Many people have argued that overfishing is the cause of the reef decline. Lapointe’s perspective is different, however. He says that the nitrogen content is a significant contributing factor to Florida coral reef loss. Mass tourism and agriculture change the reef due to nitrogen increases, which inspire algae blooms. Formerly “gin clear” water is now emerald green, due to a cyano bacterial bloom. Coral has been overgrown by algae — and not reduced grazing fish, Lapointe indicates, as his data indicates that grazing fish actually seem to be increasing over time.

Algae has replaced corals at Looe Key. High N:P ratios reduce resistance, and the reefs become susceptible to diseases. The result? Coral bleaching.

Poop is the Problem & It’s Expensive to Fix

The primary culprit is septic systems. “Do you know how many toilets are flushing in Orlando? We need to do more up there,” he says. He allows that agriculture, too, has a role to play. “Even with the cattle farms — we can do a lot more to treat the systems. A lot of people think that the problem is sugar cane, but their water goes south, into the Everglades. 95% or more of the water in Lake Okeechobee comes from its north, and nitrogen can move a mile a day.”

The release of water from Lake Okeechobee filled with nitrogen creates levels that starve the reefs of phosphorus and photo-oxydated stress. Lake Okechobee releases 120 million metric tons of reactive N per year. “We’re at a level that is double of a Woods Hole peak level warning from the late 20th century,” according to Lapointe.

“Lake Okeechobee calls for treatment and storage,” he continued. “Money is always the problem in getting these problems fixed.” He discussed how a major problem is septic system “infrastructure that’s at the end of its life cycle, which would cost an estimated $18 billion to fix. That’s just getting infrastructure that’s already in place up to grade. It’s not going to be cheap.”

Although the Environmental Protection Agency might once have been a partner in such septic system infrastructure upgrading, the “EPA isn’t looking so good with the cuts” to its funding, Lapointe reminded the audience.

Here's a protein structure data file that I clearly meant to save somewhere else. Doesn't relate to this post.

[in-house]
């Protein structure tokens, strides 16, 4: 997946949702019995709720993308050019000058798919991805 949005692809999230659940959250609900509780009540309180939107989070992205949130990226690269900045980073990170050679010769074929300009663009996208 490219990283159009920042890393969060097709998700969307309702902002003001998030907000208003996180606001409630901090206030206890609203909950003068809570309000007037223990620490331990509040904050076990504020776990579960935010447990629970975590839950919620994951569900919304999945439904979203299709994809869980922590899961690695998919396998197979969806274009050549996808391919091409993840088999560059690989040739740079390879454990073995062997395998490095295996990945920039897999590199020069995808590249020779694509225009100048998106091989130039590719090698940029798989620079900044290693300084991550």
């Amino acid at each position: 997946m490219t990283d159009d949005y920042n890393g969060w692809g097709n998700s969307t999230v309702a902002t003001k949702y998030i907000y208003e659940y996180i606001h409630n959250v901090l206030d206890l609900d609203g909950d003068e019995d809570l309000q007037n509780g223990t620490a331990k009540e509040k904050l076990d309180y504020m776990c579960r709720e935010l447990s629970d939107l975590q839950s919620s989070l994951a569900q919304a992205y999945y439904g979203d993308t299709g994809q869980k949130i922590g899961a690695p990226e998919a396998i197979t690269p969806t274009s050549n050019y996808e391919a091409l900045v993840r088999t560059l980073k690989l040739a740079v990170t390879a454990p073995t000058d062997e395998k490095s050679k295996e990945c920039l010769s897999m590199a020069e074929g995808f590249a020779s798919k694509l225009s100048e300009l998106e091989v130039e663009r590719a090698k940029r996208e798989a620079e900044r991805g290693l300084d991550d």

Photo courtesy Brian Lapointe | HAB Lab

Solutions are Possible to Restore Florida’s Coral Reefs

An emphasis of Lapointe’s work has been the role of land-based nutrient pollution in supporting harmful algal blooms and degrading coral reef and seagrass ecosystems. He tries to educate the public, business community, and policymakers regarding the need for improved wastewater and stormwater infrastructure to mitigate the harmful algal blooms and help secure Florida’s water future.

Lapointe’s findings suggest that local and regional actions to moderate anthropogenic nitrogen loading can increase the resilience of coral reefs under the current temperature stress.

“There is some hope. Bonair is one of the last beautiful reefs in the Caribbean,” he described. Government officials “got scared, and the Dutch government helped fund the central sewer construction. It was reported 2 years ago that, after the plant went online, corals are starting to grow again.”

“We, too, can make a difference. I’m just hoping that this sad story of the Florida Keys will resonate around the world,” Lapointe emphasized. A plan to treat the water north of Lake Okeechobee is necessary to solve the Florida Keys reef problems, Lapointe argues. “By these small island states taking action, they can make a change. We need to bring our wastewater upgrades up to par, I think, with what we’re spending on Everglades restoration.”

Other solutions can help the coral to revive, too, at least in part. “Denitrification can remove some of the nitrogen that we’ve been seeing,” he answered in response to an audience member’s question. “It takes nitrogen. Bacteria break it down and release it to the atmosphere, taking it from the reactive form.”

Photo courtesy Brian Lapoint | HAB Lab

Looe Key and Rock Pile videos are available on YouTube. More information about Dr. Lapointe’s work can be found at Lapointe HAB Lab.

 
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Written By

Carolyn Fortuna (they, them), Ph.D., is a writer, researcher, and educator with a lifelong dedication to ecojustice. Carolyn has won awards from the Anti-Defamation League, The International Literacy Association, and The Leavy Foundation. Carolyn is a small-time investor in Tesla. Please follow Carolyn on Twitter and Facebook.